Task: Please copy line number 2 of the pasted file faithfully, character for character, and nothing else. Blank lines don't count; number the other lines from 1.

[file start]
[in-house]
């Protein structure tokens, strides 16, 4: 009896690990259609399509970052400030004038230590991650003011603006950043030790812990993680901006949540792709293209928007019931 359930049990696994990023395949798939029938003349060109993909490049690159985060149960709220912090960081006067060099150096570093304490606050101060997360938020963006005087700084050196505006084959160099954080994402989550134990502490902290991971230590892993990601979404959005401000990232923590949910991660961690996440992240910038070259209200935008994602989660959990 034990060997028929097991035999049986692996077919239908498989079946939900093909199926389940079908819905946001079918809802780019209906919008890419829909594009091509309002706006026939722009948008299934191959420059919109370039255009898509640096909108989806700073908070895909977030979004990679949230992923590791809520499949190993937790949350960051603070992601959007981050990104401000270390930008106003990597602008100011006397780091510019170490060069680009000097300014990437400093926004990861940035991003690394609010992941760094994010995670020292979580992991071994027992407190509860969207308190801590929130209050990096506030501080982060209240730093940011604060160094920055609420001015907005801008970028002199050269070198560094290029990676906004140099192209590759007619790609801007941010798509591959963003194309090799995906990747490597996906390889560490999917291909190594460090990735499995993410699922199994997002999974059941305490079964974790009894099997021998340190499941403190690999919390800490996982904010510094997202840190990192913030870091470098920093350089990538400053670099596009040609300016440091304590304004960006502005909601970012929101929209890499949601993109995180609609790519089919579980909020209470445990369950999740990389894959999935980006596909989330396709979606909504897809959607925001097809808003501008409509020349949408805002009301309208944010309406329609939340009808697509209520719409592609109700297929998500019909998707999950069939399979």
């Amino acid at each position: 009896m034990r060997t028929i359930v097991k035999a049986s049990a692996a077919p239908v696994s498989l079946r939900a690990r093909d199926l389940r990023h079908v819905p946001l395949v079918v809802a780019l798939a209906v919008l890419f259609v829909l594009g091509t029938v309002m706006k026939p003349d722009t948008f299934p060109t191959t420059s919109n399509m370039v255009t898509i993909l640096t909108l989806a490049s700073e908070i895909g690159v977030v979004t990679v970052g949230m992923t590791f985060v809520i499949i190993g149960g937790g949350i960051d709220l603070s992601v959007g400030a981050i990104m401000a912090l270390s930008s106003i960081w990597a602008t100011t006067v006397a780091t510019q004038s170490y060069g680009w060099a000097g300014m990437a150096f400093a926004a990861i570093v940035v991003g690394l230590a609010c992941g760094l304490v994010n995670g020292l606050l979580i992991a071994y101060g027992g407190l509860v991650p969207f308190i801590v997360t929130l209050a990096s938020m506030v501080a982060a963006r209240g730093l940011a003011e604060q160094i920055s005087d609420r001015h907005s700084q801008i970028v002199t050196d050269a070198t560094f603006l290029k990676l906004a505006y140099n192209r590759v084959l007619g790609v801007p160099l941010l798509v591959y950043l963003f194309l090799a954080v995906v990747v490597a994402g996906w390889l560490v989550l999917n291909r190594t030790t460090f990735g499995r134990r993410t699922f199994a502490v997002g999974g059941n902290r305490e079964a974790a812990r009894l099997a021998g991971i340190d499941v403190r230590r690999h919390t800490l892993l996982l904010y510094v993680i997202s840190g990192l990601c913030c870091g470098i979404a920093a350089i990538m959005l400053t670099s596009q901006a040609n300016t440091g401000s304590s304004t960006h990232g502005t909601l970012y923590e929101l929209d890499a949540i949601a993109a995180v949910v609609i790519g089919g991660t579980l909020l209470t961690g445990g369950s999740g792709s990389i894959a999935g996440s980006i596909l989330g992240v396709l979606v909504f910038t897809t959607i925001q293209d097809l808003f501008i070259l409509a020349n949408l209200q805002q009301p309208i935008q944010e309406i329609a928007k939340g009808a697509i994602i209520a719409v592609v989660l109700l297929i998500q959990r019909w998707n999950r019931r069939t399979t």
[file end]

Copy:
């Protein structure tokens, strides 16, 4: 009896690990259609399509970052400030004038230590991650003011603006950043030790812990993680901006949540792709293209928007019931 359930049990696994990023395949798939029938003349060109993909490049690159985060149960709220912090960081006067060099150096570093304490606050101060997360938020963006005087700084050196505006084959160099954080994402989550134990502490902290991971230590892993990601979404959005401000990232923590949910991660961690996440992240910038070259209200935008994602989660959990 034990060997028929097991035999049986692996077919239908498989079946939900093909199926389940079908819905946001079918809802780019209906919008890419829909594009091509309002706006026939722009948008299934191959420059919109370039255009898509640096909108989806700073908070895909977030979004990679949230992923590791809520499949190993937790949350960051603070992601959007981050990104401000270390930008106003990597602008100011006397780091510019170490060069680009000097300014990437400093926004990861940035991003690394609010992941760094994010995670020292979580992991071994027992407190509860969207308190801590929130209050990096506030501080982060209240730093940011604060160094920055609420001015907005801008970028002199050269070198560094290029990676906004140099192209590759007619790609801007941010798509591959963003194309090799995906990747490597996906390889560490999917291909190594460090990735499995993410699922199994997002999974059941305490079964974790009894099997021998340190499941403190690999919390800490996982904010510094997202840190990192913030870091470098920093350089990538400053670099596009040609300016440091304590304004960006502005909601970012929101929209890499949601993109995180609609790519089919579980909020209470445990369950999740990389894959999935980006596909989330396709979606909504897809959607925001097809808003501008409509020349949408805002009301309208944010309406329609939340009808697509209520719409592609109700297929998500019909998707999950069939399979």